Learning to Take Control

How much control do you believe you have over what happens to you in life? Today, let’s talk about how our feelings, about who is in control, affect our end-results.

Some people believe they have very little control over what happens to them. When good things occur, they believe it’s mostly a matter of luck or circumstance. They don’t set goals or plan very far ahead because they think that how things turn out is beyond their control.

Their tension and stress levels are generally very high, as you might expect, and they often feel overwhelmed, helpless and hopeless. Strangely enough, when bad things happen, instead of blaming circumstances or luck, they tend to blame themselves.

Now, the bad news is that how much control we believe we have over our lives is generally a direct result of the way we were treated when we were very young. The good news is that this condition, which has been called “learned helplessness” doesn’t have to be permanent.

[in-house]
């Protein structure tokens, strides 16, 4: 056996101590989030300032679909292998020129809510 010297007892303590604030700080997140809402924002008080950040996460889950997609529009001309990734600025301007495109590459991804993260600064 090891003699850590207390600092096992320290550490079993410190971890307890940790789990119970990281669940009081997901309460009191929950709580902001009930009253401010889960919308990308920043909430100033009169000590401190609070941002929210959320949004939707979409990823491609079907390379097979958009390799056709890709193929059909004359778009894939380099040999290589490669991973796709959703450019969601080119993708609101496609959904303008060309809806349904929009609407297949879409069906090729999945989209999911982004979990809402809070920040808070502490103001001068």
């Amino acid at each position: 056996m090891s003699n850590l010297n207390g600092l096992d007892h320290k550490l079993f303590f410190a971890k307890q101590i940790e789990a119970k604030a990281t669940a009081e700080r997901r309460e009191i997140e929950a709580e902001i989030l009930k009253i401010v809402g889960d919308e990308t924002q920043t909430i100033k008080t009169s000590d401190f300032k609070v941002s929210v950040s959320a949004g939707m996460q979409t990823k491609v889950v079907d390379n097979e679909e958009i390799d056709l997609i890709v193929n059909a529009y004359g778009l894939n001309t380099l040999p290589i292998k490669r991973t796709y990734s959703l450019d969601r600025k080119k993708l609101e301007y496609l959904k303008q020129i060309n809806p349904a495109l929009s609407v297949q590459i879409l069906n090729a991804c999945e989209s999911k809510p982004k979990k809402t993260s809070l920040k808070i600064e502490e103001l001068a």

You can learn to take charge of your life and look at things differently. The fact is, when your attitude changes, the results you get change, too. Yes, that is a fact, not just opinion. The research is there to back it up: Your attitude is learned and the results you get depend as much – or more – on your attitude, as your skills and abilities.

If you’re interested in putting an end to feeling like a victim, pick up Martin Seligman’s book “Learned Optimism” as a start or get involved in a reputable personal growth program. If you have children, how about Seligman’s book “The Optimistic Child” to benefit them? What are you waiting for? There is no time like the present to begin to take control of your life.